The UK Parliament on Tuesday voted down Prime Minister Theresa May’s deal to exit the EU, leaving British businesses with even more uncertainty.
May, who struck the deal with the EU in November, was expected to lose the vote by MPs in the House of Commons — but not by such a wide margin. The deal was defeated by 230 votes. Her government survived a no-confidence vote the following day.
The path forward for the UK is equally undecided, with possible next steps including delaying Article 50 of the Treaty on European Union, calling a second referendum, finding a way to negotiate a softer Brexit, or leaving the EU without any deal at all. Article 50 outlines the procedures for a member state to unilaterally exit the EU.
For Andrea Zecchino, ACMA, CGMA, the CFO of the Manchester-based wine bar chain Veeno, one major concern going forward is currency volatility.
“Any factors that add more uncertainty to the value of the pound — it’s a very negative thing,” he said. “It makes it very difficult to forecast margins and cost of sales ... and makes our investors very nervous.”
Veeno, a privately owned company backed by angel investors, operates 19 restaurants across the UK and dabbles in e-commerce and wholesale distribution. The company purchases wine and food in euros from Italy, which could become a challenge if the pound drops significantly. But Zecchino said currency hedging is too expensive — and too difficult to get right — to consider pursuing right now.
Another, less obvious impact in Zecchino’s view is the effect that Brexit uncertainty has had on the company’s 150 employees, about half of whom are non-British EU citizens.
“Everyone is talking about this and getting distracted and panicking,” he said. “It adds a lot of time wasted — talking rather than working.”
James Owen, FCMA, CGMA, the CFO of the London-based boutique management consultant Egremont Group, said Tuesday’s vote does not technically change anything regarding his risk management strategy.
Rather, it heightens the date of the looming no-deal exit he said. “It brings into focus the 29th of March now.”
“Until this point we have been operating under an assumption that, one way or another, something will be in place [by 29 March], whether favourable or not,” he said. But now, “You can tear up the risk register because all bets are off.”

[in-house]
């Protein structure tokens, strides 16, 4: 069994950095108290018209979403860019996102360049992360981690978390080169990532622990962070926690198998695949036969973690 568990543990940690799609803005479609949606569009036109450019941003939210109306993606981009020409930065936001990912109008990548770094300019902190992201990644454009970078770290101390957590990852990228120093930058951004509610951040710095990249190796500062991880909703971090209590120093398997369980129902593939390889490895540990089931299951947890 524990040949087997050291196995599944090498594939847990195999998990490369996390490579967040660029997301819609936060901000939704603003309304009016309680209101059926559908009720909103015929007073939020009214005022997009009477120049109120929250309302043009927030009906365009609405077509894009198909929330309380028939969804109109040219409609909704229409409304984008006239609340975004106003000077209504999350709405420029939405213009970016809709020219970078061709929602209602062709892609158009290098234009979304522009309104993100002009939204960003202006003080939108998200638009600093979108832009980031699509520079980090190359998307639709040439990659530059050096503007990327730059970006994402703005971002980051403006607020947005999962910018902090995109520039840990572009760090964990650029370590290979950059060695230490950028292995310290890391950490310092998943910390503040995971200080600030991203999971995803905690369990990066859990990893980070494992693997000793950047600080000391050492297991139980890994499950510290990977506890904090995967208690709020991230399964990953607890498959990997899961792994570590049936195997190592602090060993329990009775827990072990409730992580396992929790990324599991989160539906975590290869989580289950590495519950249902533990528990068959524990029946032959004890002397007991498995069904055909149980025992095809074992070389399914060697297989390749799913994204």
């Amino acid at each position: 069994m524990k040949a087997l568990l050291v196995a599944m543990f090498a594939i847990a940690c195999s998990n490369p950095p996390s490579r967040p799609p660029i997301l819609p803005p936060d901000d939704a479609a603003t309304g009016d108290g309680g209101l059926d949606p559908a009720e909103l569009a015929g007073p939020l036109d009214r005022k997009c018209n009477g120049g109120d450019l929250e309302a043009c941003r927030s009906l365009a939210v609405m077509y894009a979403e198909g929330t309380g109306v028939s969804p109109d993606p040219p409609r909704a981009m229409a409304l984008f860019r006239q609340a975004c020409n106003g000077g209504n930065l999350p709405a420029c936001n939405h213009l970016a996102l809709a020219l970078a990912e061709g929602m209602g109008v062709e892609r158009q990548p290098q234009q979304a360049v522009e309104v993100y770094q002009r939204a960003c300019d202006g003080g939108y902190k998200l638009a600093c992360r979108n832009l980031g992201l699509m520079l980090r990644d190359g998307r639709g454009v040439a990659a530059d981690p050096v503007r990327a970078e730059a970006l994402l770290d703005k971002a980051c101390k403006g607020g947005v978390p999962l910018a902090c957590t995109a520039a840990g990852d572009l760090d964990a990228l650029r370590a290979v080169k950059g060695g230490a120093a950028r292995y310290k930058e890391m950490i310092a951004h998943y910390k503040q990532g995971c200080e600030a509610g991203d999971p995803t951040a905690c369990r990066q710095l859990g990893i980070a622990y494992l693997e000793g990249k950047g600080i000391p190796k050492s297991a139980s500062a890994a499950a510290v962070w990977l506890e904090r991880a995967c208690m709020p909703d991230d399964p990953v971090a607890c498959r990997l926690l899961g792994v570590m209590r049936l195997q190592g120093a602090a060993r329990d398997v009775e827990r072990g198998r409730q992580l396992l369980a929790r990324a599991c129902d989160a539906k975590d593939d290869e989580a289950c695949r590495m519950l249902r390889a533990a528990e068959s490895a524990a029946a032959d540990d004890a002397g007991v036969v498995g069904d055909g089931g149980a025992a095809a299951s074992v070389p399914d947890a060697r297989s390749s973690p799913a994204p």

In addition to currency concerns, which he shares with Zecchino, Owen — whose company has operations in the UK, US, and EU — worries about the effect Brexit will have on his clients’ purse strings.
“A large part of our clients are retailers and, thinking very selfishly, the consulting part of the budget [is often] lumped together with marketing and is the first to go when times are hard,” he said.
Owen would also like clarity on the tax implications for his firm. If the UK leaves the EU without any formal agreement in place, it would likely lose the EU tax perks it previously enjoyed, meaning British companies could incur withholding tax there.
That said, Owen is hopeful that Tuesday’s defeat will ultimately help the prime minister renegotiate a softer Brexit with EU leaders.
“The EU now recognises that the deal on the table as it stands will never get approval, therefore they have to move,” he said. “They have to offer something.”
Philip Allega, a vice-president at the research and advisory firm Gartner, said most UK companies have already taken important steps to mitigate Brexit risks — and some could even benefit from a first-mover advantage.
“They have changed locations for intellectual property, they have changed locations for where they are hiring, they have changed locations for where they are manufacturing. ... They may have stockpiled parts or put things in different parts of the world,” he said.
“There are many risk factors that also can turn into opportunities — to resolve challenges that may be put forth, or opportunities under a new arrangement that are afforded us.”
Allega said some companies might be able to take advantage of changes to the legal framework or find opportunities to corner the market for particular skills in the UK.
“It’s the old saying, ‘Never let any crisis go to waste,’” he said.
Owen and Zecchino may not consider the Brexit challenges they face to be opportunities in disguise, but they are doing what they can to mitigate risks.
Egremont Group’s typical contract duration (two to six months) does not provide a long enough view on revenues for the company to consider currency hedging, Owen said. Consequently, the company has internally managed currency fluctuations by ensuring non-UK customers pay for services in pounds.
As for Veeno’s risk management strategy, Zecchino said, “We’ve been thinking about this and sort of planning for a worst-case scenario in the background — so the vote doesn’t change that. It’s bad news, for sure, but we are already prepared for the worst case.”
That scenario, in his view, would be a no-deal Brexit.
“What we’re doing is just trying to build some more stock so that if anything bad happens, we have a decent amount of stock in the warehouse to use, to just resist, and hope that any issues with customs get sorted in a reasonable time,” he said.
“For a retail business, if that happens and you don’t have the stock, you lose one, two, three weeks of sales and you’re dead.”
— Portia Crowe is a freelance writer based in the UK. To comment on this article or to suggest an idea for another article, contact Drew Adamek, an FM magazine senior editor, at Andrew.Adamek@aicpa-cima.com.